C ITIES, S UBURBS AND C OUNTRY The general consensus of movement during the 1920s was to the cities– farmers, African Americans and even Mexican Americans to southwest cities. There was a group that was leaving the city instead and moving to the suburb– urban, middle class workers. This was aided by the development of the automobile. Not every person was feeling the benefits of the 1920s. Farm wages and industrial workers wages were still far below everyone elses.
T HE B USINESS OF G OVERNMENT Chapter 16, Section 2
T HE H ARDING A DMINISTRATION When Harding took office, he promised a return to normalcy. This included a return to policies that benefitted big business. After appointing Andrew Mellon as Secretary of the Treasury, Hardings administration cut spending. However, not all of Hardings appointments as president were as successful. He trusted much of the decision making to his close friends, known as the Ohio Gang. The worst of this gang was Secretary of the Interior Albert Fall.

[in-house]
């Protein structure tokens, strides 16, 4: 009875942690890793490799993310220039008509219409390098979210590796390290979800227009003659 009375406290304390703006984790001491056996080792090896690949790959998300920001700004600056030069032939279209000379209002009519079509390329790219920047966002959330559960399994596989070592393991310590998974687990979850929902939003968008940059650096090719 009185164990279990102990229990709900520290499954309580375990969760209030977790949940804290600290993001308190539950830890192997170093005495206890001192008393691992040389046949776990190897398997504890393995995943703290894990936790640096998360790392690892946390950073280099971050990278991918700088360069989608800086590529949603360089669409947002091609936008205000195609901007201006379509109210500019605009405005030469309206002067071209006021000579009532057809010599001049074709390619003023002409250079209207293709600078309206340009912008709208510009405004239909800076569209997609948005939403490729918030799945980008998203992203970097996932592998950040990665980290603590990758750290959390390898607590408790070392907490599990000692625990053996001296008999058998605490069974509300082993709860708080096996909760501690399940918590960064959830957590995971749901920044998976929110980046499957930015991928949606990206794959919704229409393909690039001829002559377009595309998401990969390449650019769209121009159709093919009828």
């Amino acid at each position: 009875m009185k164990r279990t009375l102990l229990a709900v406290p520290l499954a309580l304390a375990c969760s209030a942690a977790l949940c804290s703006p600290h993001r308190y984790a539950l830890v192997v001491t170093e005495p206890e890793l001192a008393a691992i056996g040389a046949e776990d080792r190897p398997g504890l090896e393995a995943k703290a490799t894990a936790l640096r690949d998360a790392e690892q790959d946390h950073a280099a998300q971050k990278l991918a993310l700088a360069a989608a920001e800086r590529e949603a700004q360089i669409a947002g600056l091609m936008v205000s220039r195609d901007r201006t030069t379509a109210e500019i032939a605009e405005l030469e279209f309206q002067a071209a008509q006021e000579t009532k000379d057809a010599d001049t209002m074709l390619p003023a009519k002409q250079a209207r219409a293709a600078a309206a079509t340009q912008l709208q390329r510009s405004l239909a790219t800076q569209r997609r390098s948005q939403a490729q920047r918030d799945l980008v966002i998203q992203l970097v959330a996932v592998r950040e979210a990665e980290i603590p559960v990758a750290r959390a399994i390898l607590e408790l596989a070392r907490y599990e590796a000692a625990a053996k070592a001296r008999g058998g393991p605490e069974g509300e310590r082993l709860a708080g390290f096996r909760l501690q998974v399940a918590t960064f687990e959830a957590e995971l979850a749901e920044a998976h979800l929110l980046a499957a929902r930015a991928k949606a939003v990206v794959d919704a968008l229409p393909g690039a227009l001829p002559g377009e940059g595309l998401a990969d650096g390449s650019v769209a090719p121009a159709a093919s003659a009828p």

T HE H ARDING A DMINISTRATION Fall had the ability to transfer oil reserves between different departments. He transferred reserves from the Navy Department to the Interior Department, which he then loaned to rich businessmen. The oil was on reserve for a time of emergency. Although Fall concocted the scheme, Harding signed the order to allow it to happen. It became known as the Teapot Dome Scandal, named after one of the locations of oil reserves.